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Patrinely JR, Whiting A, Anderson RL. Local side effects of botulinum toxin injections. Adv Neurol. 1989;49:493–499.
Figure 1.
 
(A) The pretarsal region of a saline-injected control eyelid. (B) The pretarsal region of an eyelid 2 months after the last of a series of three injections, spaced over the course of 10 months, of 2 mg Doxil 2 days after preinjury with bupivacaine and hyaluronidase. (C) The preseptal region of a saline-injected control eyelid. (D) The preseptal region of an eyelid 2 months after a one time injection of 2 mg Doxil 2 days after preinjury with bupivacaine and hyaluronidase. Arrows indicate individual myofibers. In all photomicrographs the skin side is at the top. Scale bar, 100 μm.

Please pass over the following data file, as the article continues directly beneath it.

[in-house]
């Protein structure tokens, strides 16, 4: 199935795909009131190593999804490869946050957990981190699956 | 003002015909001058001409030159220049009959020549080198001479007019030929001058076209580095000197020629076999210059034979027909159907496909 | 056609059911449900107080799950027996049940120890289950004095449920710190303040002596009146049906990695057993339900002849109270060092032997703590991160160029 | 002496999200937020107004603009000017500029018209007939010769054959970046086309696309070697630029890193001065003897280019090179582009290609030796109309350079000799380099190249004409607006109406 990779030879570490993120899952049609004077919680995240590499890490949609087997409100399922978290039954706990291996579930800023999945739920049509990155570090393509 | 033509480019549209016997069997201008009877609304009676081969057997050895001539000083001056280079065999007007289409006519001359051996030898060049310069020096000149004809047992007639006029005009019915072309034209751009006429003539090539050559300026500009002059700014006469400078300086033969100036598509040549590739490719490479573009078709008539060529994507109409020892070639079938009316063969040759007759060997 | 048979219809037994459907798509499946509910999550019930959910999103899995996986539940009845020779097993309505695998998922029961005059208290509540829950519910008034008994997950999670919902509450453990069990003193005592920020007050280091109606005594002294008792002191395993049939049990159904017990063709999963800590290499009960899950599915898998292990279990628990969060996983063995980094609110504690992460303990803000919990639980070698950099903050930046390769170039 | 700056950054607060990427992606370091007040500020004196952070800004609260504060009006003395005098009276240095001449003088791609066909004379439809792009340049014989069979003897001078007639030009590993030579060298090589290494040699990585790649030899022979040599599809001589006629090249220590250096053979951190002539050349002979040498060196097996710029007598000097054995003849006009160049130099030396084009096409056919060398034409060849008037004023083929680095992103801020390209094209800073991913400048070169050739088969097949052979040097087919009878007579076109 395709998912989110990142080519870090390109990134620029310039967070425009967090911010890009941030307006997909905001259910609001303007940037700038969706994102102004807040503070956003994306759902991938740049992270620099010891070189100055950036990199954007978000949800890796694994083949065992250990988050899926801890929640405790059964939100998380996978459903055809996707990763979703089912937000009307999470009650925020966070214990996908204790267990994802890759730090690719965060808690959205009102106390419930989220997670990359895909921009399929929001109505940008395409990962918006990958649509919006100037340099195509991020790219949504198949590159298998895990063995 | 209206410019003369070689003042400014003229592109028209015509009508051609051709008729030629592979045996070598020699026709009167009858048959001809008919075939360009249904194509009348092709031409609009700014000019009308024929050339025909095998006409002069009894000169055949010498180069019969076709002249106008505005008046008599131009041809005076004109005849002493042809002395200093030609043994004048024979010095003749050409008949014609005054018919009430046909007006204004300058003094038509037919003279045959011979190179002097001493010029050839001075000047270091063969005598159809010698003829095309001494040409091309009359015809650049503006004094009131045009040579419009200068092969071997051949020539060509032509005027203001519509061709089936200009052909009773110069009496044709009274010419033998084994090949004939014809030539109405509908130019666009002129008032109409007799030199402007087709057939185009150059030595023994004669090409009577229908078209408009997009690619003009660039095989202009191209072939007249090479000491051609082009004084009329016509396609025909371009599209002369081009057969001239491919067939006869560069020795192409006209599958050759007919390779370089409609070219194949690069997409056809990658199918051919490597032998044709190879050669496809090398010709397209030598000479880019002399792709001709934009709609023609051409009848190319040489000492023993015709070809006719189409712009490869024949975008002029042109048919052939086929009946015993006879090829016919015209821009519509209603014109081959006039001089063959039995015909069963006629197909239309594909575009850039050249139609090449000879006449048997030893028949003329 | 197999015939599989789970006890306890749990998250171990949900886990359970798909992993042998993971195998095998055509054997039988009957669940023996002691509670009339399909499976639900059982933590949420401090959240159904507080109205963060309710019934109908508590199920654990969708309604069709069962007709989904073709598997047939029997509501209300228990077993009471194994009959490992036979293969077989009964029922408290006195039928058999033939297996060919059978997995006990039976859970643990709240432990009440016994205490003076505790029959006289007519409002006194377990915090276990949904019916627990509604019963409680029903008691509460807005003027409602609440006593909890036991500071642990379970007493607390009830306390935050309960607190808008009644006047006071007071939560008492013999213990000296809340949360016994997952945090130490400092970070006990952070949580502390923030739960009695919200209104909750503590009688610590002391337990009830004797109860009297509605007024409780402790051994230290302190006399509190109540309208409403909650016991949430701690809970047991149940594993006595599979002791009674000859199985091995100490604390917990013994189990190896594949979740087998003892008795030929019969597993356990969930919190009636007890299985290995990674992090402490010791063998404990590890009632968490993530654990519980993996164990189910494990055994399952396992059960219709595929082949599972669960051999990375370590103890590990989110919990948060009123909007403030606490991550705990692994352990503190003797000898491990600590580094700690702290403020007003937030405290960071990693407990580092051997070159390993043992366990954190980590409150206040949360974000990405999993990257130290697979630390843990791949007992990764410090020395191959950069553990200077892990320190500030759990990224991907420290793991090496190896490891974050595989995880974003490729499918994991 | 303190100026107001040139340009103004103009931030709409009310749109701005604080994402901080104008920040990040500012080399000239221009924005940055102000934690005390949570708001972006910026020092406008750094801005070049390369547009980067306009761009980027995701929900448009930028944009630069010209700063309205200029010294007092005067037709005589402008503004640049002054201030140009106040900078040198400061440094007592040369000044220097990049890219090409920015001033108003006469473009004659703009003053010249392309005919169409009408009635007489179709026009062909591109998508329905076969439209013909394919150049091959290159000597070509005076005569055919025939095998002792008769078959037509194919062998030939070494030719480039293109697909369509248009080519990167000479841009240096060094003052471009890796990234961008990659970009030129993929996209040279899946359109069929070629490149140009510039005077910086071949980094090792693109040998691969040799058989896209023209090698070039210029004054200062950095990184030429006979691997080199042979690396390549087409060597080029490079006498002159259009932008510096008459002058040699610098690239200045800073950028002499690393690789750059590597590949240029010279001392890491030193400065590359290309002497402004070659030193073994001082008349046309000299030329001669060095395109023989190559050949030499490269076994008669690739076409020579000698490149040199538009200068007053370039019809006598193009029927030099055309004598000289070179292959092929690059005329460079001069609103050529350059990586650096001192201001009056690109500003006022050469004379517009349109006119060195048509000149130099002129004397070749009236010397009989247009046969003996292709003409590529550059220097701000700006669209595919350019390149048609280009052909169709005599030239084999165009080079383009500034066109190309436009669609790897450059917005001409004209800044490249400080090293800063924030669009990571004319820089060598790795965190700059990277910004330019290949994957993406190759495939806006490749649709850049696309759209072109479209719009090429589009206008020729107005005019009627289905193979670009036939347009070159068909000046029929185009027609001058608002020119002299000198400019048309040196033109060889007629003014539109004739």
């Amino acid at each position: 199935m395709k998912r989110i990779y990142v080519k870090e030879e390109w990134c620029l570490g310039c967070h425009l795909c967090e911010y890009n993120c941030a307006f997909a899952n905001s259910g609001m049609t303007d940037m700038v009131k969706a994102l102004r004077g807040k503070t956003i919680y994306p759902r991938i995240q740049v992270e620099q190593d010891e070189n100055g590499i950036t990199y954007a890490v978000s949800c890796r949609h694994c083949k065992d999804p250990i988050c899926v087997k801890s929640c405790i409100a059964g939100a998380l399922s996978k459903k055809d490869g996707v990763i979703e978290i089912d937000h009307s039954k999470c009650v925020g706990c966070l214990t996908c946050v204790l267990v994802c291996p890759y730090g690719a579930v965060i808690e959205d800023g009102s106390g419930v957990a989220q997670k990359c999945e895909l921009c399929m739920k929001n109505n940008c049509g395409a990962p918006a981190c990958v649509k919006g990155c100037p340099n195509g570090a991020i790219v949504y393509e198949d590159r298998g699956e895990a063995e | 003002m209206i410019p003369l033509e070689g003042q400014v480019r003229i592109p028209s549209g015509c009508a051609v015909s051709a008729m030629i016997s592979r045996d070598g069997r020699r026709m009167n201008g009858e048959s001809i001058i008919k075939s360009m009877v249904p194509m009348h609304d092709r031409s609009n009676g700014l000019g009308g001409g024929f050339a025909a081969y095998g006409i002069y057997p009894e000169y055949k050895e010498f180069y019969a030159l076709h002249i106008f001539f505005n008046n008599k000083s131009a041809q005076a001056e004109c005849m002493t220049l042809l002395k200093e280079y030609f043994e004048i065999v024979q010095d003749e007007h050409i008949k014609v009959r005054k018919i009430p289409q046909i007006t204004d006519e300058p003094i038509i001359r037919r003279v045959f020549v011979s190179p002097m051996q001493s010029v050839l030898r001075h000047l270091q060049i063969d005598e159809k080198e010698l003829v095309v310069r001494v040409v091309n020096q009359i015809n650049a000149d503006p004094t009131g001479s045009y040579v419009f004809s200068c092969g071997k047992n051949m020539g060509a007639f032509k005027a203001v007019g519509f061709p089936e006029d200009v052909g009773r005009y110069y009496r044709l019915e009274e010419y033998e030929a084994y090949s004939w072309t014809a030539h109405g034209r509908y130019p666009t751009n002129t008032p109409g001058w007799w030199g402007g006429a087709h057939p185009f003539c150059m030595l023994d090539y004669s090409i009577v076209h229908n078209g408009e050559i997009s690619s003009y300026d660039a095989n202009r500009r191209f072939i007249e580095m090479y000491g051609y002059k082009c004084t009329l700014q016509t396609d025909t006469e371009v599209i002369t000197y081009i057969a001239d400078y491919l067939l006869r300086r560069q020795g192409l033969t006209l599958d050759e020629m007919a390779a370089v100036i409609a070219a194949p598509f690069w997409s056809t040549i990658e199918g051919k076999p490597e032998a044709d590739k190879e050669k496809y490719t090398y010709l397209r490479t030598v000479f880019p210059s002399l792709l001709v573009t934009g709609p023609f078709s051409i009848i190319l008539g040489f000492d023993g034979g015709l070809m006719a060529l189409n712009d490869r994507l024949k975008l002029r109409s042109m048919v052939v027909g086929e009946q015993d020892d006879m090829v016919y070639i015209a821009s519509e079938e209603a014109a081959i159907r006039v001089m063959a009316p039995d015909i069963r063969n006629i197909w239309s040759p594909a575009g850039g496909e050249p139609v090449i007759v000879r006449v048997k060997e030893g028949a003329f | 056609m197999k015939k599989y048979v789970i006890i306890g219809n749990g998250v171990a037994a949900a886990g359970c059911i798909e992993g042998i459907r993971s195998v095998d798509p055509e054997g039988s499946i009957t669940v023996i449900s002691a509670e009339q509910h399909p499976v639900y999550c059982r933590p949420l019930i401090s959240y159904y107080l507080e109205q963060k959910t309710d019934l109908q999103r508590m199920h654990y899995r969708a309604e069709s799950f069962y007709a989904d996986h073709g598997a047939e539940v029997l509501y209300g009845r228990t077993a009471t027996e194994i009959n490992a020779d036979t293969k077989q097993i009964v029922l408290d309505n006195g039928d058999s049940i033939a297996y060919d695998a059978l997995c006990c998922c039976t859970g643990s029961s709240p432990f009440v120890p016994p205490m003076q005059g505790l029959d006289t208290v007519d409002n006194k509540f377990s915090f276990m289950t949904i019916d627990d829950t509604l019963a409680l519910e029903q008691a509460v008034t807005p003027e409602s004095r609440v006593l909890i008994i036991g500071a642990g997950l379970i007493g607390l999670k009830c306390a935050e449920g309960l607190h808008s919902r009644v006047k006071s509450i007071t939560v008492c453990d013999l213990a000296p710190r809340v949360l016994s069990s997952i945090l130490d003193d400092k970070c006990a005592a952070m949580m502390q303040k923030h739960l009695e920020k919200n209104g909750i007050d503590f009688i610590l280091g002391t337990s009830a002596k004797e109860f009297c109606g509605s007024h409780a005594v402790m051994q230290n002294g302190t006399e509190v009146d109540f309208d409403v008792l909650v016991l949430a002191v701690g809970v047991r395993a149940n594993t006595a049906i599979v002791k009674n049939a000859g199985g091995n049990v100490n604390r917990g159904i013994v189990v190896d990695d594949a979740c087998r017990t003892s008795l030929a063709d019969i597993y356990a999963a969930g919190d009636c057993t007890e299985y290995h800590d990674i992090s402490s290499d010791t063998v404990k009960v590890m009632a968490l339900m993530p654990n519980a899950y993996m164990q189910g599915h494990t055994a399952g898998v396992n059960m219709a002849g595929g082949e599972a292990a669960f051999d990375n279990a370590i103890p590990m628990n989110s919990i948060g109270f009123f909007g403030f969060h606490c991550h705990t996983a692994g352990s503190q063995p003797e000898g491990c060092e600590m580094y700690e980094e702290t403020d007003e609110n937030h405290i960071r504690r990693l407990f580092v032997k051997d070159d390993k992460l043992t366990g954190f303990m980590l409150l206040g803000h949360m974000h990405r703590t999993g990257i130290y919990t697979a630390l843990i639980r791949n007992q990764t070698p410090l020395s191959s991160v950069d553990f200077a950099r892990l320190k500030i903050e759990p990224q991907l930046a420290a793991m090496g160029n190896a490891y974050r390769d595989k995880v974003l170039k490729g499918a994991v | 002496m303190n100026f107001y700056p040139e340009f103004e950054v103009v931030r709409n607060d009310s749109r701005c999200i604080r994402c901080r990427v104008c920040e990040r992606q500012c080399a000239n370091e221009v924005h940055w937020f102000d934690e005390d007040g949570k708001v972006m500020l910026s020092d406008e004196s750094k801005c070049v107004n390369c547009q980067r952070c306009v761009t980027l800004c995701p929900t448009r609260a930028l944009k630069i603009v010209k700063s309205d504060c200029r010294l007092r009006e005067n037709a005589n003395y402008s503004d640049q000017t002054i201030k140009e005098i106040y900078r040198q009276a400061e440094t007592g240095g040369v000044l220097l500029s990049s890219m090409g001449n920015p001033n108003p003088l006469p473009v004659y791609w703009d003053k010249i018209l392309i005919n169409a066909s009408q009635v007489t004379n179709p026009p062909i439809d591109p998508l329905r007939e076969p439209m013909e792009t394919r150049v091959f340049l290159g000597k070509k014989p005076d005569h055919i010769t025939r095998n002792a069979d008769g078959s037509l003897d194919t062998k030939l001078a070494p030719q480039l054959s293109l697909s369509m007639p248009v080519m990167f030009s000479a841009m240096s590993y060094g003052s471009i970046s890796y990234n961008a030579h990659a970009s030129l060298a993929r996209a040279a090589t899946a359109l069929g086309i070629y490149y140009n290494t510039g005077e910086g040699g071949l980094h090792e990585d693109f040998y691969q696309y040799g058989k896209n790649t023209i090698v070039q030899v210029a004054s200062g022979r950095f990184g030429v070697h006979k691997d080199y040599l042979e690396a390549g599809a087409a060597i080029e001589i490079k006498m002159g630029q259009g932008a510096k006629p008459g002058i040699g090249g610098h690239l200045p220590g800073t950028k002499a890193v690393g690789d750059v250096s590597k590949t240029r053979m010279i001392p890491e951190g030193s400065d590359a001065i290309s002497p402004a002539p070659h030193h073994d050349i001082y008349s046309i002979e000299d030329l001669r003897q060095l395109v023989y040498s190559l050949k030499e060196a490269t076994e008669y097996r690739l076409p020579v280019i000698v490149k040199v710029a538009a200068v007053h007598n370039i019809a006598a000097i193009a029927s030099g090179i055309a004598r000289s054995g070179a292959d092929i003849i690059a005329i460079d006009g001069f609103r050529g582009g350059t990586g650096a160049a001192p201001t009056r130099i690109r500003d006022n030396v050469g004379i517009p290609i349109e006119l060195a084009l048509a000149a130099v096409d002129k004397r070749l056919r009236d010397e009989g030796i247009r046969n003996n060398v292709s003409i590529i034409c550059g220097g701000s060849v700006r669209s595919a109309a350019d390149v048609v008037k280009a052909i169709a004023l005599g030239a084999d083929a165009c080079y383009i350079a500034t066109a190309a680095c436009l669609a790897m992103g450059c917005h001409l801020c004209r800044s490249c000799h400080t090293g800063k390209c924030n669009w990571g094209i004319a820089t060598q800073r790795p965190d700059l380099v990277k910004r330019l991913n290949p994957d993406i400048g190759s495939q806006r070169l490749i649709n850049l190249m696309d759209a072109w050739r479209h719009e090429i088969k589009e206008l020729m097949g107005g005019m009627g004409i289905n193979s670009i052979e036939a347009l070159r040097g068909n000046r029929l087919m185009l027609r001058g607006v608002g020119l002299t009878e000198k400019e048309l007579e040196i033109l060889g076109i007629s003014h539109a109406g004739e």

Figure 1.
 
(A) The pretarsal region of a saline-injected control eyelid. (B) The pretarsal region of an eyelid 2 months after the last of a series of three injections, spaced over the course of 10 months, of 2 mg Doxil 2 days after preinjury with bupivacaine and hyaluronidase. (C) The preseptal region of a saline-injected control eyelid. (D) The preseptal region of an eyelid 2 months after a one time injection of 2 mg Doxil 2 days after preinjury with bupivacaine and hyaluronidase. Arrows indicate individual myofibers. In all photomicrographs the skin side is at the top. Scale bar, 100 μm.
Figure 2.